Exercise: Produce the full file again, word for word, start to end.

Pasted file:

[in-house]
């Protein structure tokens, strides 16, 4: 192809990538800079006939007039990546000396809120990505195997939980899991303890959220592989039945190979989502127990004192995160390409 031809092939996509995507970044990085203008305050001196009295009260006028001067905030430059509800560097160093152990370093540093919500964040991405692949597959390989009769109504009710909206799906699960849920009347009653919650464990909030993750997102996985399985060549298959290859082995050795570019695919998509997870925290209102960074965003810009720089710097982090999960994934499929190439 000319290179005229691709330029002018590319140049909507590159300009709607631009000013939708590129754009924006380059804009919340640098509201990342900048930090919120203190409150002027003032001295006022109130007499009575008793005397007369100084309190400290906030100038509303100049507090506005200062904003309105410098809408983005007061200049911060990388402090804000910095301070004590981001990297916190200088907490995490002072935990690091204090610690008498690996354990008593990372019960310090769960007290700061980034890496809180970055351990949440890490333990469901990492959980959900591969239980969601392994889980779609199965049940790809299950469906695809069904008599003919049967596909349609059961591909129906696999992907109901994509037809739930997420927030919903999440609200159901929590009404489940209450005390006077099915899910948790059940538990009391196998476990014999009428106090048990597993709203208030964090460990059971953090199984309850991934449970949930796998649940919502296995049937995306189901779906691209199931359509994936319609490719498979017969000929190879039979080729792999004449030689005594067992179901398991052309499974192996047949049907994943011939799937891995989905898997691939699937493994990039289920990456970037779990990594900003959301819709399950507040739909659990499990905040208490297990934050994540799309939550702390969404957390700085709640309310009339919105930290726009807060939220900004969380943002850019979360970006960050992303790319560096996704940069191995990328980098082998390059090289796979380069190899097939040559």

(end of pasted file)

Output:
[in-house]
């Protein structure tokens, strides 16, 4: 192809990538800079006939007039990546000396809120990505195997939980899991303890959220592989039945190979989502127990004192995160390409 031809092939996509995507970044990085203008305050001196009295009260006028001067905030430059509800560097160093152990370093540093919500964040991405692949597959390989009769109504009710909206799906699960849920009347009653919650464990909030993750997102996985399985060549298959290859082995050795570019695919998509997870925290209102960074965003810009720089710097982090999960994934499929190439 000319290179005229691709330029002018590319140049909507590159300009709607631009000013939708590129754009924006380059804009919340640098509201990342900048930090919120203190409150002027003032001295006022109130007499009575008793005397007369100084309190400290906030100038509303100049507090506005200062904003309105410098809408983005007061200049911060990388402090804000910095301070004590981001990297916190200088907490995490002072935990690091204090610690008498690996354990008593990372019960310090769960007290700061980034890496809180970055351990949440890490333990469901990492959980959900591969239980969601392994889980779609199965049940790809299950469906695809069904008599003919049967596909349609059961591909129906696999992907109901994509037809739930997420927030919903999440609200159901929590009404489940209450005390006077099915899910948790059940538990009391196998476990014999009428106090048990597993709203208030964090460990059971953090199984309850991934449970949930796998649940919502296995049937995306189901779906691209199931359509994936319609490719498979017969000929190879039979080729792999004449030689005594067992179901398991052309499974192996047949049907994943011939799937891995989905898997691939699937493994990039289920990456970037779990990594900003959301819709399950507040739909659990499990905040208490297990934050994540799309939550702390969404957390700085709640309310009339919105930290726009807060939220900004969380943002850019979360970006960050992303790319560096996704940069191995990328980098082998390059090289796979380069190899097939040559």